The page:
Scaling and Manufacturing of Laminar Flow-Based Fuel Cells

Thursday, November 11, 2010: 4:15 PM
Grand Ballroom H (Marriott Downtown)
Adam S. Hollinger, Department of Chemical and Biomolecular Engineering, University of Illinois, Urbana, IL, Larry J. Markoski, INI Power Systems, Morrisville, NC and Paul J.A. Kenis, Department of Chemical & Biomolecular Engineering, University of Illinois at Urbana Champaign, Urbana, IL

Since the development of laminar flow-based fuel cells (LFFCs), many different configurations, fuels, and media have been successfully established [1,2]. More recently, our group has created a similar microfluidic fuel cell as an analytical platform for catalyst and electrode characterization and optimization [3]. For LFFCs to be successfully integrated into a fuel cell-based power source, LFFCs must be scaled out and manufactured effectively. The power output of a single-channel cell is inadequate for most power applications, but multichannel cells and stacked cells can address these power needs. To date, most LFFCs have been proof-of-concept unit cells. Here we will demonstrate a fourteen channel cell at various fuel concentrations and flow rates [4].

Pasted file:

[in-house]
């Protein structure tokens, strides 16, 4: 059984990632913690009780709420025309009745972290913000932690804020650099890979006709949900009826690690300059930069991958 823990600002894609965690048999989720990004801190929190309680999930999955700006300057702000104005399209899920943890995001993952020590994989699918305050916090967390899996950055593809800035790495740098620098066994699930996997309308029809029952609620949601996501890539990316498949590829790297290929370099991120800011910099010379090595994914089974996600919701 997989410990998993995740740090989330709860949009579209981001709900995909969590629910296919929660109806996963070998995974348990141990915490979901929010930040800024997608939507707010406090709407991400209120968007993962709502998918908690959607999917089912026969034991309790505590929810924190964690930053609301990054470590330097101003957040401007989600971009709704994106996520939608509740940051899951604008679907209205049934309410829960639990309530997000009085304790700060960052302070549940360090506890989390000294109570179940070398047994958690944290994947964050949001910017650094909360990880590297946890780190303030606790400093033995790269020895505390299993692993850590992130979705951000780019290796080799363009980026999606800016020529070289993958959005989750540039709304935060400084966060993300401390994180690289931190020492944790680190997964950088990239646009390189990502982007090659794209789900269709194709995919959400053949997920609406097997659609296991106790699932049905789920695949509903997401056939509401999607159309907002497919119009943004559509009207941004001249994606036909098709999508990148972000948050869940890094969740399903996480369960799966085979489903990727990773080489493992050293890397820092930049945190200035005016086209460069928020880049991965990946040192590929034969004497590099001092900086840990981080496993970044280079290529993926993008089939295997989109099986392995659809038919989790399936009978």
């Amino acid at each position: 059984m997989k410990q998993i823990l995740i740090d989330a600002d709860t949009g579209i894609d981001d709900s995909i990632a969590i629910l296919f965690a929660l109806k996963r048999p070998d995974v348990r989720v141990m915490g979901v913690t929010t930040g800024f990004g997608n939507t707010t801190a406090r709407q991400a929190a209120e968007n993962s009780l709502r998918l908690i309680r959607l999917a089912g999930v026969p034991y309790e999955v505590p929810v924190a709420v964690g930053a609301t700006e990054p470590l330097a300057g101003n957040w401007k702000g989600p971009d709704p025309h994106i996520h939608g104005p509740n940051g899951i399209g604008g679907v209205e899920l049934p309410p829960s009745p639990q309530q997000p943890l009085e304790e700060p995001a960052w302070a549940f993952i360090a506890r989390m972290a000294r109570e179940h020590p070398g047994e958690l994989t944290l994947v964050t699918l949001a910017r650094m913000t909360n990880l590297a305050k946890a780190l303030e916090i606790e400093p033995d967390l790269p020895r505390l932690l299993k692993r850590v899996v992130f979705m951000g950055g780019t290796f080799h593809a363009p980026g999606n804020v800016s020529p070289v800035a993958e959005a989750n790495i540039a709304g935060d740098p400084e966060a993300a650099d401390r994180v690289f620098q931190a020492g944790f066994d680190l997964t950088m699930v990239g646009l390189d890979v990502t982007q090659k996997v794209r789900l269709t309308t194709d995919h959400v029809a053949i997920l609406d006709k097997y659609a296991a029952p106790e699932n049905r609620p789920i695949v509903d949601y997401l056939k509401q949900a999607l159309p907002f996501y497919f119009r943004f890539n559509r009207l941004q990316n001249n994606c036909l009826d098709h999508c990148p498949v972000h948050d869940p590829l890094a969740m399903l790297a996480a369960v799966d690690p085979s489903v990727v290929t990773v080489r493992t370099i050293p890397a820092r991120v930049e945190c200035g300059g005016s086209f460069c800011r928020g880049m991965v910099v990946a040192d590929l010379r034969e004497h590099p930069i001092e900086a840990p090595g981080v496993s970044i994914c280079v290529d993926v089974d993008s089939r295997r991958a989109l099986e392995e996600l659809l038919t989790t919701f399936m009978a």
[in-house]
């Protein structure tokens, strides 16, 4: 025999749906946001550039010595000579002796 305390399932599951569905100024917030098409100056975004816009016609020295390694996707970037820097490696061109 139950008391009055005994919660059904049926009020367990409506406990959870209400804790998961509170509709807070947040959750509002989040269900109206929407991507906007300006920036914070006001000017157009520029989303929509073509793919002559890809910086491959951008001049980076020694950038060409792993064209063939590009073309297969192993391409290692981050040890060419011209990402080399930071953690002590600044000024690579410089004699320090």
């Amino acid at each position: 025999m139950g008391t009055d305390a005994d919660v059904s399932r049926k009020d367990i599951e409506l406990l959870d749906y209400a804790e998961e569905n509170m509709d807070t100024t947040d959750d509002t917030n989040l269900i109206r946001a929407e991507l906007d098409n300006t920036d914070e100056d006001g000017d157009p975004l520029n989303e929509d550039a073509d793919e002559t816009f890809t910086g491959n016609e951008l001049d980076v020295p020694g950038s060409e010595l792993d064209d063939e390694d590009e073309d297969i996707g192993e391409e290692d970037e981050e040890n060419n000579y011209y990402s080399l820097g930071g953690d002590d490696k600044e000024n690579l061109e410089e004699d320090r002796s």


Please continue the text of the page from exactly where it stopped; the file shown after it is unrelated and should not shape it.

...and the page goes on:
Presently, membrane-based fuel cells are assembled manually in layer-by-layer fashion followed by clamping the layers between metal plates. Scaling to larger fuel cell systems typically involves the stacking of more and more layers, requiring heavier and heavier clamping constructions to keep the stack together without leaks. Here we will demonstrate an alternative approach to fuel cell manufacturing which utilizes patterned polymer layers to eliminate the heavy metal clamping structures needed in traditional fuel cell stacks. This approach results in much smaller, lighter structures and enables thinner cell stacks, which is attractive for portable electronic equipment.

[1] E. Kjeang, N. Djilali and D. Sinton, Journal of Power Sources, 2 (2009) 353-369.

[2] F.R. Brushett, R.S. Jayashree, W.P. Zhou, P.J.A. Kenis, Electrochemica Acta, 2009, 54 (27), 7099-7105.

[3] F.R. Brushett, W.P. Zhou, R. S. Jayashree, P.J.A. Kenis, Journal of the Electrochemical Society, 2009, 156 (5), B565-571.

[4] A.S. Hollinger, R.J. Maloney, R.S. Jayashree, D. Natarajan, L.J. Markoski, P.J.A. Kenis, Journal of Power Sources, 2010, 195 (11), 3523-3528.


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See more of this Session: Fuel Cell Technology II
See more of this Group/Topical: Fuels and Petrochemicals Division